What is a heat battery and how does it work?
A heat battery is a device that enables storage of heat energy when available in excess, so that it can be used at a later point in time, when needed. The HEAT-INSYDE heat battery makes use of a salt hydrate that can store and release heat with high energy power. It is a thermochemical storage technology: it uses water and salt, which undergo a reversible reaction with each other. As long as the water is not in contact with the salt, the heat is stored. This ensures that thermochemical storage is a very good storage solution if heat has to be stored for a longer period of time (more than 2 days).
Why is the heat battery needed?
Renewable energy sources are in continuous development and increasing use. However, a downside is that their energy production is weather dependent. Solar energy will not be produced in sufficient quantities on a grey day and not enough wind energy will result on a windless day. On the other hand, intensely sunny or windy days may produce excess solar or wind energy that will go unused. A heat battery is a device that enables storage of energy when produced in excess so that it can be used at another point in time, when needed. Energy produced in excess can be stored in many ways, for instance as electric energy in batteries, as mechanical energy by pumping water up into a reservoir, as direct heat energy by heating up a water tank or by conversion into fuels. All storage solutions come with very different characteristics in terms of speed, efficiency and, of course, cost. Depending on the application that the energy is needed for, a different storage technology might be preferable. For supplying a household with heating and warm water, a heat battery offers a very suitable and competitive storage solution.
What is the storage volume in the heat battery?
The volume of storage required to store a certain amount of energy is determined by the storage capacity. The HEAT-INSYDE battery works at a storage capacity of 600 MJ/m3. This means that for a typical 4-person household (energy demand of 50 MJ/day) and a storage period of 2 weeks the storage volume is comparable to that of a storage vessel of a small refrigerator.
How heavy is the device?
The actual storage material has an energy content of 0.5 MJ/kg. The total weight of the heat battery will thus depend on the amount of energy one wants to store. Assuming a storage period of up to 2 weeks and a typical 4-person household (energy demand of 50 MJ/day) then 600 MJ will need to be stored. The storage material will, therefore, roughly weigh 1200 kg. However, on top of this another 600 kg need to be added to account for the other heat battery components, such as the exchanger, pumps, etc.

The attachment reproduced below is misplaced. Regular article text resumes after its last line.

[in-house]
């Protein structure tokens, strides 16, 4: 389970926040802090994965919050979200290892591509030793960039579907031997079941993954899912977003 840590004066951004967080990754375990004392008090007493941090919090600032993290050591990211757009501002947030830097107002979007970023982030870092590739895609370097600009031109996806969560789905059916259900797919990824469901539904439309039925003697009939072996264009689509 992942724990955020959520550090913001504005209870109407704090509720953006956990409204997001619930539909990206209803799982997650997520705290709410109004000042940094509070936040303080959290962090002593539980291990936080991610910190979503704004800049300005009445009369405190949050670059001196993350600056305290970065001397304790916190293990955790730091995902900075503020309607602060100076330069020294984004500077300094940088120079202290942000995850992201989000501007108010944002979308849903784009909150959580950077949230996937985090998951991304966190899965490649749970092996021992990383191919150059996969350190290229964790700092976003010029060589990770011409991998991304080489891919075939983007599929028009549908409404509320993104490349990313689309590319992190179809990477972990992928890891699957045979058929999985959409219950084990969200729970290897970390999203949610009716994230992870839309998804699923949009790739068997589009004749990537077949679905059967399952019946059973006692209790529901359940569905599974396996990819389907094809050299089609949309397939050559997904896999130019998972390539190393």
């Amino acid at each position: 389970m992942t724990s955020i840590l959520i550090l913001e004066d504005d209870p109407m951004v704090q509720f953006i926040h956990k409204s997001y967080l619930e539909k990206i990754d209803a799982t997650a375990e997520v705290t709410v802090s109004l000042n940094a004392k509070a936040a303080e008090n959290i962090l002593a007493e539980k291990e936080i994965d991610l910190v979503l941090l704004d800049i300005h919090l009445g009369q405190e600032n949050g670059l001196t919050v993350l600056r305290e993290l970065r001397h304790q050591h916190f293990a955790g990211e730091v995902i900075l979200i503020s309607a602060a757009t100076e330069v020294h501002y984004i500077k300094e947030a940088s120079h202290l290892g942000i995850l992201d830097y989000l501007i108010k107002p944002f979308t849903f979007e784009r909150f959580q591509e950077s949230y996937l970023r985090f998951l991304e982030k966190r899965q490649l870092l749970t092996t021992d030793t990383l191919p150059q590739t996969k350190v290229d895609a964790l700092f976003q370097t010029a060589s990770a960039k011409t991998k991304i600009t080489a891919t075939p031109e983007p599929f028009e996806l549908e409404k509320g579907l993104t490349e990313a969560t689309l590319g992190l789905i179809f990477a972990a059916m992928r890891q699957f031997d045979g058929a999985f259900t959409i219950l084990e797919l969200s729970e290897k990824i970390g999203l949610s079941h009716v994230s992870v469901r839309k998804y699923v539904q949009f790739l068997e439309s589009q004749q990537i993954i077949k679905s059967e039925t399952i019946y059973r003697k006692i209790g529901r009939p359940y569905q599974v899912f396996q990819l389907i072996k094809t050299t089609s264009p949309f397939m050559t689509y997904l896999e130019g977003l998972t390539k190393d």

At which temperature does the battery release its heat?
The battery uses a chemical reaction with water vapor. The temperature at which the heat can be released depends on the temperature of the water that is available. The battery will be able to bring a temperature increase of 40-50 °C. So the battery can deliver heat at 50 °C if the source is 10 °C, but also 100 °C if the cold source is 60 °C. Tap water supply (typically at 65 °C) and heating (typically in a range of 30-45°C) are therefore excellent application cases for the heat battery.
What temperature is required to charge the battery?
The volume of storage is determined by the storage capacity. The HEAT-INSYDE battery works at a storage capacity of 600 MJ/m3. This means that for a storage period of 2 weeks the storage volume is comparable to that of a storage vessel of a small refrigerator.
When will the battery become available to the consumer?
At the moment, the heat battery is not commercially available. We are working hard to have a user-ready-prototype available soon. This will take at least another 2 years. The user-ready prototype will need to be tested by end-users and depending on the results, the product will be available for the consumer.
Are you still looking for DEMO locations?
In the next couple of years, the battery will be further tested in the lab, but also with end-users in the Netherlands, Poland and France. Initially, testing will be conducted with a small group of end-users. We will expand this test group, but most probably not within the H2020 project HEAT-INSYDE.
Is my house suitable for the HEAT-INSYDE battery?
As with most renewable energy innovations, it is desirable for your house to be sufficiently insulated that low temperature heating can be used. If this is the case, the battery will function properly in combination with other renewable sources and the necessary storage space is in the order of a small refrigerator. The size will depend strongly on the type of home (detached, terraced house, apartment) and on the type of residents (single, family, seniors). Within the Horizon 2020 project HEAT-INSYDE we will determine the improved performance of the energy systems with the heat battery.
What are the main differences compared to a water buffer?
The most important difference is the storage period, which is infinite for our heat battery. A water buffer will always lose energy to its environment during storage because it uses the heat capacity of water. This is not the case with the thermochemical storage technology in the HEAT-INSYDE battery: it uses water and salt, which undergo a reversible reaction with each other. As long as the water is not in contact with the salt, the heat is stored. This ensures that thermochemical storage is a much better system if heat has to be stored for a longer period of time (more than 2 days).